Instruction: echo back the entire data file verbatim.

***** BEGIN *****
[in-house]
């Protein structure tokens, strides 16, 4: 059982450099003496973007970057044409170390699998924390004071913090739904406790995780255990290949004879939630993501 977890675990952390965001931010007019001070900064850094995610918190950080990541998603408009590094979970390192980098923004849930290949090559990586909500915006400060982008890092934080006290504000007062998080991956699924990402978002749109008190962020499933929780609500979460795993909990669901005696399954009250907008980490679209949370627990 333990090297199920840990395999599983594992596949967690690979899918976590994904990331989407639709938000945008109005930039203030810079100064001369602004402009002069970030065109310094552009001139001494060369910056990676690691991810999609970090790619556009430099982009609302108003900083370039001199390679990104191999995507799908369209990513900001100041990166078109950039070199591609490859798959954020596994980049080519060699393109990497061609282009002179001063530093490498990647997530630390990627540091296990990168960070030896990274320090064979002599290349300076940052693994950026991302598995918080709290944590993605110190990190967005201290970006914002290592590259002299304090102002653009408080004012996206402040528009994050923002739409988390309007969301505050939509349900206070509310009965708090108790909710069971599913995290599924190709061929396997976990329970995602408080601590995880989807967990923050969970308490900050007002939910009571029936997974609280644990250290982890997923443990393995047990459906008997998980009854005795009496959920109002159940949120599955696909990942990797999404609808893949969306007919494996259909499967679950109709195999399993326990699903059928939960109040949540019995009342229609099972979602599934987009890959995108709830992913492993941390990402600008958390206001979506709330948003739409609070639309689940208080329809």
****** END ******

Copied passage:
[in-house]
């Protein structure tokens, strides 16, 4: 059982450099003496973007970057044409170390699998924390004071913090739904406790995780255990290949004879939630993501 977890675990952390965001931010007019001070900064850094995610918190950080990541998603408009590094979970390192980098923004849930290949090559990586909500915006400060982008890092934080006290504000007062998080991956699924990402978002749109008190962020499933929780609500979460795993909990669901005696399954009250907008980490679209949370627990 333990090297199920840990395999599983594992596949967690690979899918976590994904990331989407639709938000945008109005930039203030810079100064001369602004402009002069970030065109310094552009001139001494060369910056990676690691991810999609970090790619556009430099982009609302108003900083370039001199390679990104191999995507799908369209990513900001100041990166078109950039070199591609490859798959954020596994980049080519060699393109990497061609282009002179001063530093490498990647997530630390990627540091296990990168960070030896990274320090064979002599290349300076940052693994950026991302598995918080709290944590993605110190990190967005201290970006914002290592590259002299304090102002653009408080004012996206402040528009994050923002739409988390309007969301505050939509349900206070509310009965708090108790909710069971599913995290599924190709061929396997976990329970995602408080601590995880989807967990923050969970308490900050007002939910009571029936997974609280644990250290982890997923443990393995047990459906008997998980009854005795009496959920109002159940949120599955696909990942990797999404609808893949969306007919494996259909499967679950109709195999399993326990699903059928939960109040949540019995009342229609099972979602599934987009890959995108709830992913492993941390990402600008958390206001979506709330948003739409609070639309689940208080329809």